Manic States & a Person's Recall of Them
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Q:  Manic States & a Person's Recall of Them


In a manic state does the person recall the thing that he says or does?  For instance he threatened to kill his son and had a gun loaded when he went to his house.  Had him phones me on speaker phone and said I had 10 hours to get there before he started killing him and then come after me. But all the time saying he loves his son and me.  Now he denies the whole thing ever happened. Is this possible? And if so how can his memory be triggered to remember the situation?

Any information will be greatly helpful.  I don't think he is stable yet although the doctor put him on amblify.

Thank you,
Cindy
 

Dear Cindy -- 
I wish there was a simple answer. Your situation needs one.  Many people don't know this, but the "confidentiality" restrictions do not prevent you from leaving a message for his psychiatrist describing this incident or others like it if they occur.  The doctor cannot give you information about her patient, but she can take information from you without restriction. So if something like this happens, its important to make sure his doctor knows about it -- because obviously he isn't going to go in there and describe what happened in the way that you would. 

Now, to get to your question: well, in my experience the answer is "sometimes yes, sometimes no", I'm sorry to say. I've definitely had patients who cannot remember things that happened, although usually they remember the event, they just have a different way of explaining what happened.  If they literally can't remember it at all, then we might sometimes think about a neurology test called an EEG (electroencephalogram) to look and make sure the person isn't having some sort of seizure-like thing happening.  Not all seizures are obvious, but several types of them involve complete memory loss for a period of time. And there is some sort of relationship between seizures and bipolar disorder, so that sometimes people seem to have aspects of both.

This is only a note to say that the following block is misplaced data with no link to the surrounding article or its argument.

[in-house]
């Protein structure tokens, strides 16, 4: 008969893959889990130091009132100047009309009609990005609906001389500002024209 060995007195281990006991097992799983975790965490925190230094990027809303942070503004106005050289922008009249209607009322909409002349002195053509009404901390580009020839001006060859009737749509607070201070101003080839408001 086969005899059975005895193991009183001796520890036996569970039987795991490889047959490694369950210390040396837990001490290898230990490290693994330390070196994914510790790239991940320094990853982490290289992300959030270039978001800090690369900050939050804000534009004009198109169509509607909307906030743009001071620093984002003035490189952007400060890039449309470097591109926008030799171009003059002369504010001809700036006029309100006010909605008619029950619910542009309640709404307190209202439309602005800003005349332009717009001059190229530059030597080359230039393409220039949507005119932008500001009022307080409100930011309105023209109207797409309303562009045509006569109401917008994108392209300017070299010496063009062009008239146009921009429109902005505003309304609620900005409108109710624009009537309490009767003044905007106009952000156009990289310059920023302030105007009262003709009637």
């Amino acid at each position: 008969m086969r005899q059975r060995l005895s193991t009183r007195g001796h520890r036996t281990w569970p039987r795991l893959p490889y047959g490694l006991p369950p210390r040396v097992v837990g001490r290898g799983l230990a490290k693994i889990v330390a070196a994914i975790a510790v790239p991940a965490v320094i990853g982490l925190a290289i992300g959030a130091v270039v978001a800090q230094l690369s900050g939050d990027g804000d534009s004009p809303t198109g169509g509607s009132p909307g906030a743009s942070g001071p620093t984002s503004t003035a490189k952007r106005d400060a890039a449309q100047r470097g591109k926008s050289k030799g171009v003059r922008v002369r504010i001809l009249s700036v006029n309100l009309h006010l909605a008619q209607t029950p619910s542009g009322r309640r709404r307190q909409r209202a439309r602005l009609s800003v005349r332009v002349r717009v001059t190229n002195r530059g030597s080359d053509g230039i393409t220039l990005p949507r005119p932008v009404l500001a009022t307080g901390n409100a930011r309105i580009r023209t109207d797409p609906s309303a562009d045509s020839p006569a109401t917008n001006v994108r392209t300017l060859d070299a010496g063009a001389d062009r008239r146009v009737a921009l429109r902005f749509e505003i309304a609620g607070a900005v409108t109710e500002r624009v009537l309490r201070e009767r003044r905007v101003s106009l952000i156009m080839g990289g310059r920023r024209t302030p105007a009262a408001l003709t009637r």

On the other hand, I've had patients who had "catatonia", a severe version of mania (also technically seen in schizophrenia, although I always wonder if that's really "schizophrenia" when this occurs) in which people can't talk or even move much, who told me later when they recovered that they could remember in detail what people said when they were lying there unmoving.  They can remember what nurse said what, what doctor said what -- which can be tricky because people sometimes assume that the patient, who is not responding to conversation at all, is somehow "not there". 

But the memory lapse you're talking about is pretty common, as long as it's not the complete blank I mentioned above. People often don't remember the aspects of their behavior that were manic, although they remember all the rest of what happened.  If you write down in "objective terms", meaning no opinions, just observations, what happens during episodes like this, and get that information to the psychiatrist, that is a very helpful thing to do (at least most psychiatrists would find it so; just be careful to offer it as something you think they might not be hearing from the patient and note that you understand she can't call you back to comment). 

Dr. Phelps
 


Published September, 2005
 

 

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